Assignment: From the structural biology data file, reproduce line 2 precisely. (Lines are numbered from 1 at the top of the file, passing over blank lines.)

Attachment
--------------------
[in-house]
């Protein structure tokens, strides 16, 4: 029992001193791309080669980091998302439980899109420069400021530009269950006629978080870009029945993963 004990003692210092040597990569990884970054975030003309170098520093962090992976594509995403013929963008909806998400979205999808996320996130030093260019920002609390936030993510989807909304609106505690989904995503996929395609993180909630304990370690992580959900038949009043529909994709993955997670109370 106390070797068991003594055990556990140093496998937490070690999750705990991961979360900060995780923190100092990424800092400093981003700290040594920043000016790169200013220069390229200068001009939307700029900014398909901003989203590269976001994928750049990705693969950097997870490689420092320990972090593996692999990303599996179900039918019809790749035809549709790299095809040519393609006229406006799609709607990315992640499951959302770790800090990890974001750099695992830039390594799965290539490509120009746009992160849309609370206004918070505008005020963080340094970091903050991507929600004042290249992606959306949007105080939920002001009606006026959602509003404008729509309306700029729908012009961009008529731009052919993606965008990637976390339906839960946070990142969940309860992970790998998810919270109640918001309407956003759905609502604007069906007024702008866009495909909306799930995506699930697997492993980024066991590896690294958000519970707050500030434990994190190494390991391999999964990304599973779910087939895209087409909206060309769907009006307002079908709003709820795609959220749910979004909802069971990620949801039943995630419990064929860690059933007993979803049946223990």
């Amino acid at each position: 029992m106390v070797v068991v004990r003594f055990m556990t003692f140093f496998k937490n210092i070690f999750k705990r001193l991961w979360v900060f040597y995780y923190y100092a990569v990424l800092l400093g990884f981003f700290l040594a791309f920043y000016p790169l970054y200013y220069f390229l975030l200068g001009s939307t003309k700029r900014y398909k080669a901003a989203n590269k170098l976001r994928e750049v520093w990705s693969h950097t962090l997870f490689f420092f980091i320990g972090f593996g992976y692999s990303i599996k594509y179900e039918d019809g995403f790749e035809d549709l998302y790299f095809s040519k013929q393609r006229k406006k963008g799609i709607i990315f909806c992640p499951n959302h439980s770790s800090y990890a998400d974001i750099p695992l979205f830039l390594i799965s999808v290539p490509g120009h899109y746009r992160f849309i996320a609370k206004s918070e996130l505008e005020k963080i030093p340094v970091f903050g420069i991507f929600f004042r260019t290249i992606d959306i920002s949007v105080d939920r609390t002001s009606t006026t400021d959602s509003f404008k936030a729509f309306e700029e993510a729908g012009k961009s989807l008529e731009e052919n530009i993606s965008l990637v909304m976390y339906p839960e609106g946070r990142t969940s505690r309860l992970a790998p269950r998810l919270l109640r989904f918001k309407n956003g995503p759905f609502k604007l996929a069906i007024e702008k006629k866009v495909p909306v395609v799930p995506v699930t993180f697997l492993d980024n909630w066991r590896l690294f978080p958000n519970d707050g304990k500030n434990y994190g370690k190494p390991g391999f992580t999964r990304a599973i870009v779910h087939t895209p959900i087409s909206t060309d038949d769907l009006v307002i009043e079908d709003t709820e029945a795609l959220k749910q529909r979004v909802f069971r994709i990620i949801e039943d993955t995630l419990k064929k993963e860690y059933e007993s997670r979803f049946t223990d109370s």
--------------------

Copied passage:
């Protein structure tokens, strides 16, 4: 029992001193791309080669980091998302439980899109420069400021530009269950006629978080870009029945993963 004990003692210092040597990569990884970054975030003309170098520093962090992976594509995403013929963008909806998400979205999808996320996130030093260019920002609390936030993510989807909304609106505690989904995503996929395609993180909630304990370690992580959900038949009043529909994709993955997670109370 106390070797068991003594055990556990140093496998937490070690999750705990991961979360900060995780923190100092990424800092400093981003700290040594920043000016790169200013220069390229200068001009939307700029900014398909901003989203590269976001994928750049990705693969950097997870490689420092320990972090593996692999990303599996179900039918019809790749035809549709790299095809040519393609006229406006799609709607990315992640499951959302770790800090990890974001750099695992830039390594799965290539490509120009746009992160849309609370206004918070505008005020963080340094970091903050991507929600004042290249992606959306949007105080939920002001009606006026959602509003404008729509309306700029729908012009961009008529731009052919993606965008990637976390339906839960946070990142969940309860992970790998998810919270109640918001309407956003759905609502604007069906007024702008866009495909909306799930995506699930697997492993980024066991590896690294958000519970707050500030434990994190190494390991391999999964990304599973779910087939895209087409909206060309769907009006307002079908709003709820795609959220749910979004909802069971990620949801039943995630419990064929860690059933007993979803049946223990």